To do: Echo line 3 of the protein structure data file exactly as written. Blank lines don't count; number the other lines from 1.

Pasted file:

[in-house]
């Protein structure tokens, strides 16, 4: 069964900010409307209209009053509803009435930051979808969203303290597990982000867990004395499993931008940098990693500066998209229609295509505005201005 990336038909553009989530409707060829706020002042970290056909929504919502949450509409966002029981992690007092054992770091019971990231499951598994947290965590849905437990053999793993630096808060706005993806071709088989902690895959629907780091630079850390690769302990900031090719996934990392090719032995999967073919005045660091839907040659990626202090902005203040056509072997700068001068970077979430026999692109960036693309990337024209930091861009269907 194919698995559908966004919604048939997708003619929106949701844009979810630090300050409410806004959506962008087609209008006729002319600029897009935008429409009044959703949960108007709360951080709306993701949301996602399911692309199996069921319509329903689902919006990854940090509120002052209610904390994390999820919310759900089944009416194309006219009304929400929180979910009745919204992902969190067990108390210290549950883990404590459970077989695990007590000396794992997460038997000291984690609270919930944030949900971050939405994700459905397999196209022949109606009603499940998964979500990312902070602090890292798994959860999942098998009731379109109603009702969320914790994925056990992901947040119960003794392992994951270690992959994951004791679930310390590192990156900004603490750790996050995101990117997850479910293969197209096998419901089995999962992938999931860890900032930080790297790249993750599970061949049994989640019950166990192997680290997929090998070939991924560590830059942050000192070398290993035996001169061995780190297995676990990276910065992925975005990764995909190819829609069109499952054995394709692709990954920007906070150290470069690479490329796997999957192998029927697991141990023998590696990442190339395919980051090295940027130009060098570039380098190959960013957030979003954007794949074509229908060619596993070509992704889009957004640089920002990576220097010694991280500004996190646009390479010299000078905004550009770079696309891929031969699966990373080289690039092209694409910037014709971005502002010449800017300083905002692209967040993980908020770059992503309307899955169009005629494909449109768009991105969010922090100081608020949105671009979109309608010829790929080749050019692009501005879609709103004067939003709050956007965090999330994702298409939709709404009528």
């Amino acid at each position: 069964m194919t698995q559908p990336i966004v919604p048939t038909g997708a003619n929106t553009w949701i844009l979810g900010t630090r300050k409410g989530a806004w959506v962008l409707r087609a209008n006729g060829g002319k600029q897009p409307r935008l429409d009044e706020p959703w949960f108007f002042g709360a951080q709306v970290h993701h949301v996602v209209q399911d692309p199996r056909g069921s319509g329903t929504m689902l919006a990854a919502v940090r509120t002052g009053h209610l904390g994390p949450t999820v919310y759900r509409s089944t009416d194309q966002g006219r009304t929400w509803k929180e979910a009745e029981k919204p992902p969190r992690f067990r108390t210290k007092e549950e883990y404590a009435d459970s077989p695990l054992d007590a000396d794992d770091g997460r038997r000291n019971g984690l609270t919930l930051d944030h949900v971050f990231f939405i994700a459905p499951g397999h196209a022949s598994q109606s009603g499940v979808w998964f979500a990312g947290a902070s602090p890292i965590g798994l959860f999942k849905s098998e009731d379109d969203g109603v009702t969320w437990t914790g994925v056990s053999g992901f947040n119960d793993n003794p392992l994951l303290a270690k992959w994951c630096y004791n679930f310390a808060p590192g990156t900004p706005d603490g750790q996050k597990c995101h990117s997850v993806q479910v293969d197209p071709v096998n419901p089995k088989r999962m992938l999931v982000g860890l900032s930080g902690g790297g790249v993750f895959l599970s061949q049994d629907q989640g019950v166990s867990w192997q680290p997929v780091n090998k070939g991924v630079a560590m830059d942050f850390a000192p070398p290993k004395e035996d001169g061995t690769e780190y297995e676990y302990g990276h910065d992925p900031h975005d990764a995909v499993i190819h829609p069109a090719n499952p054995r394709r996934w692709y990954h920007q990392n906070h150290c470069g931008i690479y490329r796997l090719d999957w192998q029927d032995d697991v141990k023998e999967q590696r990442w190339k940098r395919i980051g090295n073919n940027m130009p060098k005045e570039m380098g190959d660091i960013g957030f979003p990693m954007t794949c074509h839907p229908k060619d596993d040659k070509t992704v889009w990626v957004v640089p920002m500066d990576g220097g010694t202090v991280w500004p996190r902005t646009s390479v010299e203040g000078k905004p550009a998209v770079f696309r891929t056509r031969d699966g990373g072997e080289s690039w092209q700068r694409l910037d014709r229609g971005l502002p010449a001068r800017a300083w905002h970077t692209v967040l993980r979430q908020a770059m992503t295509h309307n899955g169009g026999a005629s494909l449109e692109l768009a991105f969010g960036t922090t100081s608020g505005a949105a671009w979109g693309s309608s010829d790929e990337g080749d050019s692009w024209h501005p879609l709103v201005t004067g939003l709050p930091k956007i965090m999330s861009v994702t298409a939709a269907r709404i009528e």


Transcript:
């Amino acid at each position: 069964m194919t698995q559908p990336i966004v919604p048939t038909g997708a003619n929106t553009w949701i844009l979810g900010t630090r300050k409410g989530a806004w959506v962008l409707r087609a209008n006729g060829g002319k600029q897009p409307r935008l429409d009044e706020p959703w949960f108007f002042g709360a951080q709306v970290h993701h949301v996602v209209q399911d692309p199996r056909g069921s319509g329903t929504m689902l919006a990854a919502v940090r509120t002052g009053h209610l904390g994390p949450t999820v919310y759900r509409s089944t009416d194309q966002g006219r009304t929400w509803k929180e979910a009745e029981k919204p992902p969190r992690f067990r108390t210290k007092e549950e883990y404590a009435d459970s077989p695990l054992d007590a000396d794992d770091g997460r038997r000291n019971g984690l609270t919930l930051d944030h949900v971050f990231f939405i994700a459905p499951g397999h196209a022949s598994q109606s009603g499940v979808w998964f979500a990312g947290a902070s602090p890292i965590g798994l959860f999942k849905s098998e009731d379109d969203g109603v009702t969320w437990t914790g994925v056990s053999g992901f947040n119960d793993n003794p392992l994951l303290a270690k992959w994951c630096y004791n679930f310390a808060p590192g990156t900004p706005d603490g750790q996050k597990c995101h990117s997850v993806q479910v293969d197209p071709v096998n419901p089995k088989r999962m992938l999931v982000g860890l900032s930080g902690g790297g790249v993750f895959l599970s061949q049994d629907q989640g019950v166990s867990w192997q680290p997929v780091n090998k070939g991924v630079a560590m830059d942050f850390a000192p070398p290993k004395e035996d001169g061995t690769e780190y297995e676990y302990g990276h910065d992925p900031h975005d990764a995909v499993i190819h829609p069109a090719n499952p054995r394709r996934w692709y990954h920007q990392n906070h150290c470069g931008i690479y490329r796997l090719d999957w192998q029927d032995d697991v141990k023998e999967q590696r990442w190339k940098r395919i980051g090295n073919n940027m130009p060098k005045e570039m380098g190959d660091i960013g957030f979003p990693m954007t794949c074509h839907p229908k060619d596993d040659k070509t992704v889009w990626v957004v640089p920002m500066d990576g220097g010694t202090v991280w500004p996190r902005t646009s390479v010299e203040g000078k905004p550009a998209v770079f696309r891929t056509r031969d699966g990373g072997e080289s690039w092209q700068r694409l910037d014709r229609g971005l502002p010449a001068r800017a300083w905002h970077t692209v967040l993980r979430q908020a770059m992503t295509h309307n899955g169009g026999a005629s494909l449109e692109l768009a991105f969010g960036t922090t100081s608020g505005a949105a671009w979109g693309s309608s010829d790929e990337g080749d050019s692009w024209h501005p879609l709103v201005t004067g939003l709050p930091k956007i965090m999330s861009v994702t298409a939709a269907r709404i009528e």